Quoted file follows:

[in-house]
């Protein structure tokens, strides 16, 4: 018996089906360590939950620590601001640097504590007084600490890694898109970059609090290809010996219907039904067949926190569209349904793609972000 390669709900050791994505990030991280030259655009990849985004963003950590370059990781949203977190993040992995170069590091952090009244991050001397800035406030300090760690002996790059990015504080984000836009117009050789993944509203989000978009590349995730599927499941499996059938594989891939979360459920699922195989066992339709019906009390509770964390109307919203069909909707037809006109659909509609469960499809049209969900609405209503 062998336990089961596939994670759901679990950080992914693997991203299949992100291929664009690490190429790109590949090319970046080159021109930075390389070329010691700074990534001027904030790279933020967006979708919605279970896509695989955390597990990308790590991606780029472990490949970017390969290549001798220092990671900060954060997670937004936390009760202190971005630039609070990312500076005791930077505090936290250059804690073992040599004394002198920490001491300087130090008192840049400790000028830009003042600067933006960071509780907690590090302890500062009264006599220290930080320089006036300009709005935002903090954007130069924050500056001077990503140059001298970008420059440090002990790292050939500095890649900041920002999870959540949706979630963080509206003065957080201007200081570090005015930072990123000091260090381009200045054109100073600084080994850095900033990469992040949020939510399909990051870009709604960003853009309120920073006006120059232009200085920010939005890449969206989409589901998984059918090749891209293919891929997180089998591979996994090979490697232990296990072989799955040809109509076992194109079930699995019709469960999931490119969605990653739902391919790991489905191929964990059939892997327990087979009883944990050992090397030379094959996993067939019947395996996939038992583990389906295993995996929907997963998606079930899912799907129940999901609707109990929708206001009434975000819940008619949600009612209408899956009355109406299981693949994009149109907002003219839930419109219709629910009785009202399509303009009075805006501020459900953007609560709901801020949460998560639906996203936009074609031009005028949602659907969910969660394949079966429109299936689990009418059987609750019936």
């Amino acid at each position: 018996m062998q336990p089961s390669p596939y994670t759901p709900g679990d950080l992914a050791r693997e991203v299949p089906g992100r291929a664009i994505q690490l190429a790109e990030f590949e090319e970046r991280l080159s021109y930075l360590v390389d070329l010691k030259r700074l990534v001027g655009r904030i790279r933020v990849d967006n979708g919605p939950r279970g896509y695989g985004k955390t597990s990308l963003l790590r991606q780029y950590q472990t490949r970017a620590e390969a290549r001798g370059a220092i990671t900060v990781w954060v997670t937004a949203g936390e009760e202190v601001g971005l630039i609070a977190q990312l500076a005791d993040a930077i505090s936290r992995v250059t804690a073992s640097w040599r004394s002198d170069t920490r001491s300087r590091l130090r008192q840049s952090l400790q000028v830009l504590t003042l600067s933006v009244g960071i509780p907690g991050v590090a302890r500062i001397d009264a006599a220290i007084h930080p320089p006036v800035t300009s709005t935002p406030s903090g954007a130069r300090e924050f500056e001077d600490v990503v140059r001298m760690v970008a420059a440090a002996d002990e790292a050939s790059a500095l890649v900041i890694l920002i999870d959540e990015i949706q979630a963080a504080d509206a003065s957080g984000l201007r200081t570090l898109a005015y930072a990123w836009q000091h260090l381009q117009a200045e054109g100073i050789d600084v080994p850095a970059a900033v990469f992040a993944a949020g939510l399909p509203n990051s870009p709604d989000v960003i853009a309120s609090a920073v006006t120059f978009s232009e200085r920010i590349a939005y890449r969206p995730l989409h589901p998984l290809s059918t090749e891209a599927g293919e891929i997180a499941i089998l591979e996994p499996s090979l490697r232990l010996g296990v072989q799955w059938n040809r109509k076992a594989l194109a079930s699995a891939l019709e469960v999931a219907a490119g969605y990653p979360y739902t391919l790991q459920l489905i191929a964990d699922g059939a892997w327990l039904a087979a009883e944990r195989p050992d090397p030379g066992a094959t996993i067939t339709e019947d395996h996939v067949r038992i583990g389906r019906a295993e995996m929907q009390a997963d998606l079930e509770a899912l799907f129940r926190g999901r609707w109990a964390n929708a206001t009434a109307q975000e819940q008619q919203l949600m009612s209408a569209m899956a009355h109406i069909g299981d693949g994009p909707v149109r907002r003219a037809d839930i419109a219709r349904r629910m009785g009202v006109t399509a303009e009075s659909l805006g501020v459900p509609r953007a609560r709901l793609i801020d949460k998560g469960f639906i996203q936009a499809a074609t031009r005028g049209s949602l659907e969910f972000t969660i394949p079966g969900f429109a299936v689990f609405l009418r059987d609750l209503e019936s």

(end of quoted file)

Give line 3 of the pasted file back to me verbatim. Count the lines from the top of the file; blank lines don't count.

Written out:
């Amino acid at each position: 018996m062998q336990p089961s390669p596939y994670t759901p709900g679990d950080l992914a050791r693997e991203v299949p089906g992100r291929a664009i994505q690490l190429a790109e990030f590949e090319e970046r991280l080159s021109y930075l360590v390389d070329l010691k030259r700074l990534v001027g655009r904030i790279r933020v990849d967006n979708g919605p939950r279970g896509y695989g985004k955390t597990s990308l963003l790590r991606q780029y950590q472990t490949r970017a620590e390969a290549r001798g370059a220092i990671t900060v990781w954060v997670t937004a949203g936390e009760e202190v601001g971005l630039i609070a977190q990312l500076a005791d993040a930077i505090s936290r992995v250059t804690a073992s640097w040599r004394s002198d170069t920490r001491s300087r590091l130090r008192q840049s952090l400790q000028v830009l504590t003042l600067s933006v009244g960071i509780p907690g991050v590090a302890r500062i001397d009264a006599a220290i007084h930080p320089p006036v800035t300009s709005t935002p406030s903090g954007a130069r300090e924050f500056e001077d600490v990503v140059r001298m760690v970008a420059a440090a002996d002990e790292a050939s790059a500095l890649v900041i890694l920002i999870d959540e990015i949706q979630a963080a504080d509206a003065s957080g984000l201007r200081t570090l898109a005015y930072a990123w836009q000091h260090l381009q117009a200045e054109g100073i050789d600084v080994p850095a970059a900033v990469f992040a993944a949020g939510l399909p509203n990051s870009p709604d989000v960003i853009a309120s609090a920073v006006t120059f978009s232009e200085r920010i590349a939005y890449r969206p995730l989409h589901p998984l290809s059918t090749e891209a599927g293919e891929i997180a499941i089998l591979e996994p499996s090979l490697r232990l010996g296990v072989q799955w059938n040809r109509k076992a594989l194109a079930s699995a891939l019709e469960v999931a219907a490119g969605y990653p979360y739902t391919l790991q459920l489905i191929a964990d699922g059939a892997w327990l039904a087979a009883e944990r195989p050992d090397p030379g066992a094959t996993i067939t339709e019947d395996h996939v067949r038992i583990g389906r019906a295993e995996m929907q009390a997963d998606l079930e509770a899912l799907f129940r926190g999901r609707w109990a964390n929708a206001t009434a109307q975000e819940q008619q919203l949600m009612s209408a569209m899956a009355h109406i069909g299981d693949g994009p909707v149109r907002r003219a037809d839930i419109a219709r349904r629910m009785g009202v006109t399509a303009e009075s659909l805006g501020v459900p509609r953007a609560r709901l793609i801020d949460k998560g469960f639906i996203q936009a499809a074609t031009r005028g049209s949602l659907e969910f972000t969660i394949p079966g969900f429109a299936v689990f609405l009418r059987d609750l209503e019936s």